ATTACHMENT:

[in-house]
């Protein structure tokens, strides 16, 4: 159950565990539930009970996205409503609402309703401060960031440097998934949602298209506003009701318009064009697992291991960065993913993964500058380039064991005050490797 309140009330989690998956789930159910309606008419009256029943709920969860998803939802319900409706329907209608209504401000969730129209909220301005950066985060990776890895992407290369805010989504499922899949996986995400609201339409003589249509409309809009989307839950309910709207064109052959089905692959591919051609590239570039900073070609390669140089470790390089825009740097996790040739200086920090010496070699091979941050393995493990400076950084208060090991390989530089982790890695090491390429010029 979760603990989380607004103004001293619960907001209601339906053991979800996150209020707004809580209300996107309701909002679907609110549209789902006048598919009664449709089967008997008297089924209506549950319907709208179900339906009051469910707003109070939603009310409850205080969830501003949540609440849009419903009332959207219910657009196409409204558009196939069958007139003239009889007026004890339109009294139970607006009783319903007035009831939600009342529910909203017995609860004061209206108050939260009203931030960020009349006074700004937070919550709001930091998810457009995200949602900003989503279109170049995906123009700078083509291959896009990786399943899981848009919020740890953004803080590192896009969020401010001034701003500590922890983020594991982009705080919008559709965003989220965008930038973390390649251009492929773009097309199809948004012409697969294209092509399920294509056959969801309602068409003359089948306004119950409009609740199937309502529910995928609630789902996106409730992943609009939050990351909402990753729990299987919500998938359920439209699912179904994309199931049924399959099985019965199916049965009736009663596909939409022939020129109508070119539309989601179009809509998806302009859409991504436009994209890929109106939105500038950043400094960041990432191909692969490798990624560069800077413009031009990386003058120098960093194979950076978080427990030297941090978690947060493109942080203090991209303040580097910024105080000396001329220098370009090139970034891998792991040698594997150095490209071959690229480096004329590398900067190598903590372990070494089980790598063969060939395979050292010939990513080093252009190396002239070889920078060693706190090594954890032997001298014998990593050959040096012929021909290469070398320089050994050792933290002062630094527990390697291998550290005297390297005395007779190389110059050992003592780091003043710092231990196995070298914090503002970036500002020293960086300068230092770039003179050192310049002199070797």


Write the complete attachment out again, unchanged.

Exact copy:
[in-house]
């Protein structure tokens, strides 16, 4: 159950565990539930009970996205409503609402309703401060960031440097998934949602298209506003009701318009064009697992291991960065993913993964500058380039064991005050490797 309140009330989690998956789930159910309606008419009256029943709920969860998803939802319900409706329907209608209504401000969730129209909220301005950066985060990776890895992407290369805010989504499922899949996986995400609201339409003589249509409309809009989307839950309910709207064109052959089905692959591919051609590239570039900073070609390669140089470790390089825009740097996790040739200086920090010496070699091979941050393995493990400076950084208060090991390989530089982790890695090491390429010029 979760603990989380607004103004001293619960907001209601339906053991979800996150209020707004809580209300996107309701909002679907609110549209789902006048598919009664449709089967008997008297089924209506549950319907709208179900339906009051469910707003109070939603009310409850205080969830501003949540609440849009419903009332959207219910657009196409409204558009196939069958007139003239009889007026004890339109009294139970607006009783319903007035009831939600009342529910909203017995609860004061209206108050939260009203931030960020009349006074700004937070919550709001930091998810457009995200949602900003989503279109170049995906123009700078083509291959896009990786399943899981848009919020740890953004803080590192896009969020401010001034701003500590922890983020594991982009705080919008559709965003989220965008930038973390390649251009492929773009097309199809948004012409697969294209092509399920294509056959969801309602068409003359089948306004119950409009609740199937309502529910995928609630789902996106409730992943609009939050990351909402990753729990299987919500998938359920439209699912179904994309199931049924399959099985019965199916049965009736009663596909939409022939020129109508070119539309989601179009809509998806302009859409991504436009994209890929109106939105500038950043400094960041990432191909692969490798990624560069800077413009031009990386003058120098960093194979950076978080427990030297941090978690947060493109942080203090991209303040580097910024105080000396001329220098370009090139970034891998792991040698594997150095490209071959690229480096004329590398900067190598903590372990070494089980790598063969060939395979050292010939990513080093252009190396002239070889920078060693706190090594954890032997001298014998990593050959040096012929021909290469070398320089050994050792933290002062630094527990390697291998550290005297390297005395007779190389110059050992003592780091003043710092231990196995070298914090503002970036500002020293960086300068230092770039003179050192310049002199070797």